Gravity with a lens effect

The gravitational lens effect can bend, intensify, split and even fan the light into a ring. (Image: Pitris / iStock)

Ghost images in curved spacetime: In the November issue, bild der Wissenschaft reports on the exciting history of the discovery of the gravitational lens effect and its versatile use as a tool in astrophysics. What Albert Einstein originally thought to be undetectable, now provides insights into various secrets of the universe.

The gravitational lens effect is based on the effect of large masses on light. Similar to optical lenses, gravity can deflect radiation and lead to amazing effects. A galaxy, for example, can act as a gravitational lens in the universe. With its gigantic gravity, it influences the light of a source that, from our point of view, lies behind the galaxy. Due to the gravitational lens effect, the position of a star can appear shifted. The force of gravity can bend, intensify, split and even fan the light into a ring. This is how cosmic chimeras can arise – ghost images billions of light years away.

As the bdw astronomy expert Rüdiger Vaas reports in the first article of the three-part title topic, the two discoverers considered the effect 100 years ago for abstract theory and such observations to be unlikely. But in this case Albert Einstein and the British astrophysicist Arthur Eddington should be wrong: in 1979, astronomers detected the first mirage in the sky, which is fooled by a gravitational lens. Since then hundreds of these gravitational phenomena have been discovered in many variations and more are being added.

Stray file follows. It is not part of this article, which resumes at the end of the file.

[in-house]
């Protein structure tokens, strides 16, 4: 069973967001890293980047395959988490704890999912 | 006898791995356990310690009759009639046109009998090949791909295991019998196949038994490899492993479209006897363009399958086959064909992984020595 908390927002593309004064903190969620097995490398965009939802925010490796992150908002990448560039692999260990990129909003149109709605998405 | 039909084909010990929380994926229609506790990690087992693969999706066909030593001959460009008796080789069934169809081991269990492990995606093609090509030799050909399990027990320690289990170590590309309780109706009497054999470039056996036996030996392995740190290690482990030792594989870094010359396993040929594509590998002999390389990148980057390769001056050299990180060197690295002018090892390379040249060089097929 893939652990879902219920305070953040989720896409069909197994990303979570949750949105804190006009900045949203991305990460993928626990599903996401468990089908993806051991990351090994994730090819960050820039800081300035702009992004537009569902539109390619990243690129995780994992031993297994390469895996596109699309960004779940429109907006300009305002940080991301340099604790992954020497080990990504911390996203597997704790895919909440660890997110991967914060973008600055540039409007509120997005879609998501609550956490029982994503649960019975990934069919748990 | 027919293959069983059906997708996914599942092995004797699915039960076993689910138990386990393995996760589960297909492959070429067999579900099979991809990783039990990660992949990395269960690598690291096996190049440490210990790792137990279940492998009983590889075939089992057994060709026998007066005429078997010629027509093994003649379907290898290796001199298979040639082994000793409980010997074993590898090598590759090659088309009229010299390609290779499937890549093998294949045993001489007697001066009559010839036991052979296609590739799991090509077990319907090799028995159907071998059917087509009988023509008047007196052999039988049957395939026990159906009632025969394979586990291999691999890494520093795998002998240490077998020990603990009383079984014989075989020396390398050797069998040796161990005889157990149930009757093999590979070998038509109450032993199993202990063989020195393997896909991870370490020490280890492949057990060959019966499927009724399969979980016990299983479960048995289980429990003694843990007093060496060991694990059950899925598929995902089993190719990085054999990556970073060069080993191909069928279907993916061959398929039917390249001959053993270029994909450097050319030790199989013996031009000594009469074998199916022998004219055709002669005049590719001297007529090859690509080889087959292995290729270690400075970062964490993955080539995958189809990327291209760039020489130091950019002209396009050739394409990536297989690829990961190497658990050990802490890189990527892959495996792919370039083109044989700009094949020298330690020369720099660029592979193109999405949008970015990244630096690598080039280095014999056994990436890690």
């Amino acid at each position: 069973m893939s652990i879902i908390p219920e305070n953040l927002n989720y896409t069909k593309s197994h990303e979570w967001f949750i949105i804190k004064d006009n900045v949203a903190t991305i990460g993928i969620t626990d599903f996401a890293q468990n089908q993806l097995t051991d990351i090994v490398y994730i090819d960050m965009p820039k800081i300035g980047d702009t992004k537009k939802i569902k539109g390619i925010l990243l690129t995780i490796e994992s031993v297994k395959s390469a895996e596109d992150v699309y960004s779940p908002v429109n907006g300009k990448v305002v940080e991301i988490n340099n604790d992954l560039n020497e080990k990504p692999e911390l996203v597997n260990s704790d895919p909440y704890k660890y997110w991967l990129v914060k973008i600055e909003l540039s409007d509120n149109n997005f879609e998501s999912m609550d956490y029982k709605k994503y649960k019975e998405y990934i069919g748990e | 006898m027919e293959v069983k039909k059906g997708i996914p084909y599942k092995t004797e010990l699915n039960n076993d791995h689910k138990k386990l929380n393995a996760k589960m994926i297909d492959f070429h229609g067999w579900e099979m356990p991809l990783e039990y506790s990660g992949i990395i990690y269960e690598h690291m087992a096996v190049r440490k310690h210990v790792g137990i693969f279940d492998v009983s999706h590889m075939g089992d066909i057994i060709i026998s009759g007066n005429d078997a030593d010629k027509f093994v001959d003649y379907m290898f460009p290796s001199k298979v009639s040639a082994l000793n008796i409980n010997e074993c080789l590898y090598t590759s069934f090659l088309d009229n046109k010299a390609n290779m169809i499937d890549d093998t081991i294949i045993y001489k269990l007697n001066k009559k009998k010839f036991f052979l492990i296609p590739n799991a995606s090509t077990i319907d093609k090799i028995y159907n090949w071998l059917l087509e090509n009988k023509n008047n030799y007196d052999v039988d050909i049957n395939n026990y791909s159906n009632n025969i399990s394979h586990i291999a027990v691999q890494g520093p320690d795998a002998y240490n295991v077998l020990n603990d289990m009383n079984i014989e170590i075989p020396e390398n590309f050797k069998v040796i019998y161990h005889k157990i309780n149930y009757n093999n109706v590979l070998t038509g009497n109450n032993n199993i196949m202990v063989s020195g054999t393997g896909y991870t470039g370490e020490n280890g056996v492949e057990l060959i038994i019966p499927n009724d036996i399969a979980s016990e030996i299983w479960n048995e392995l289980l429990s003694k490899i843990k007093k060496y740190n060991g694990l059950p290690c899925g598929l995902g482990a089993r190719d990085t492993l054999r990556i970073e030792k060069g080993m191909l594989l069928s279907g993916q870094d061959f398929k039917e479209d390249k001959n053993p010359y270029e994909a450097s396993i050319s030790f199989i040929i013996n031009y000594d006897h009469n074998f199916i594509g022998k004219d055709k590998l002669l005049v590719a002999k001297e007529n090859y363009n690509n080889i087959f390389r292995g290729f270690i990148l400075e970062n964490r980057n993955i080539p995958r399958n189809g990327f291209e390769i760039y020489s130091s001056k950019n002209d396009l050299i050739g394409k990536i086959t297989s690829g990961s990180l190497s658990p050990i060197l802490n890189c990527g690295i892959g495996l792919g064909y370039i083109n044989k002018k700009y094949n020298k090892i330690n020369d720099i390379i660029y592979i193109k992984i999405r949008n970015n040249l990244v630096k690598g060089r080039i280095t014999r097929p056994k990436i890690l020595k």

A helpful effect with an exciting story of discovery

This is no longer just a matter of confirming the theory: the gravitational lens effect found its way into applied research. Astrophysicists and cosmologists use it as an extremely versatile tool to fathom the secrets of the near and far universe. The distortion of light caused by gravity can enlarge distant objects and make them more visible, but it can also provide information about the properties of the “lens”. Vaas explains how the gravitational lens effect is used, for example, in the search for exoplanets, black holes, primeval galaxies, dark matter and the indicators of the cosmos.

In the sub-article “Einstein and the dishwasher”, the author reports on the downright crazy history of the discovery of the gravitational lens effect. Albert Einstein suspected early on that gravity changes light and can lead to distorted images. But he initially shied away from the publication of his theories and first had to be urged to do so by the amateur astronomer Rudi W. Mandl. But colleagues had already gotten ahead of him, reports Vaas.

In the third part, the author then turns to the further history of the gravitational lens effect. Despite Einstein’s doubts, astronomers succeeded in calculating it more precisely and eventually formulated predictions for possible observations on very different scales. Afterwards, however, it took decades before many of these forecasts turned out to be correct, reports Vaas in the article “Ghost images in the sky”.

You can find out more in the November issue of bild der Wissenschaft, which will be available in stores from October 20th.

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